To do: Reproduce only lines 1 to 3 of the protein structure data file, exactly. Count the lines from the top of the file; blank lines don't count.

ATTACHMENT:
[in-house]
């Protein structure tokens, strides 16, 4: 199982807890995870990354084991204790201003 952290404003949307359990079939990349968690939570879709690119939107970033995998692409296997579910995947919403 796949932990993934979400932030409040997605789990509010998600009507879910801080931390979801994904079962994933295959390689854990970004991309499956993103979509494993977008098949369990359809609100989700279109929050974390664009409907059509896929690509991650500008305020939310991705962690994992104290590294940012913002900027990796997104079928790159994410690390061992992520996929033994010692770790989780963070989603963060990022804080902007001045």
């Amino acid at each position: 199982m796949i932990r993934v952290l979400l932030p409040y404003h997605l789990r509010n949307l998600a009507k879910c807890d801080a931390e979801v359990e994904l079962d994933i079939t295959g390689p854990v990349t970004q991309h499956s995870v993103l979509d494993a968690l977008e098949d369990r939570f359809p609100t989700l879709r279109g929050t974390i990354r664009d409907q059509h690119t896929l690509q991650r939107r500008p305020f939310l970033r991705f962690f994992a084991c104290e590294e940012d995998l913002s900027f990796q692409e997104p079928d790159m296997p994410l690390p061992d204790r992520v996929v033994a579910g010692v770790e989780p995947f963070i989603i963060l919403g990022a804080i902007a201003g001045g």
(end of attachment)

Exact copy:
[in-house]
């Protein structure tokens, strides 16, 4: 199982807890995870990354084991204790201003 952290404003949307359990079939990349968690939570879709690119939107970033995998692409296997579910995947919403 796949932990993934979400932030409040997605789990509010998600009507879910801080931390979801994904079962994933295959390689854990970004991309499956993103979509494993977008098949369990359809609100989700279109929050974390664009409907059509896929690509991650500008305020939310991705962690994992104290590294940012913002900027990796997104079928790159994410690390061992992520996929033994010692770790989780963070989603963060990022804080902007001045």
């Amino acid at each position: 199982m796949i932990r993934v952290l979400l932030p409040y404003h997605l789990r509010n949307l998600a009507k879910c807890d801080a931390e979801v359990e994904l079962d994933i079939t295959g390689p854990v990349t970004q991309h499956s995870v993103l979509d494993a968690l977008e098949d369990r939570f359809p609100t989700l879709r279109g929050t974390i990354r664009d409907q059509h690119t896929l690509q991650r939107r500008p305020f939310l970033r991705f962690f994992a084991c104290e590294e940012d995998l913002s900027f990796q692409e997104p079928d790159m296997p994410l690390p061992d204790r992520v996929v033994a579910g010692v770790e989780p995947f963070i989603i963060l919403g990022a804080i902007a201003g001045g």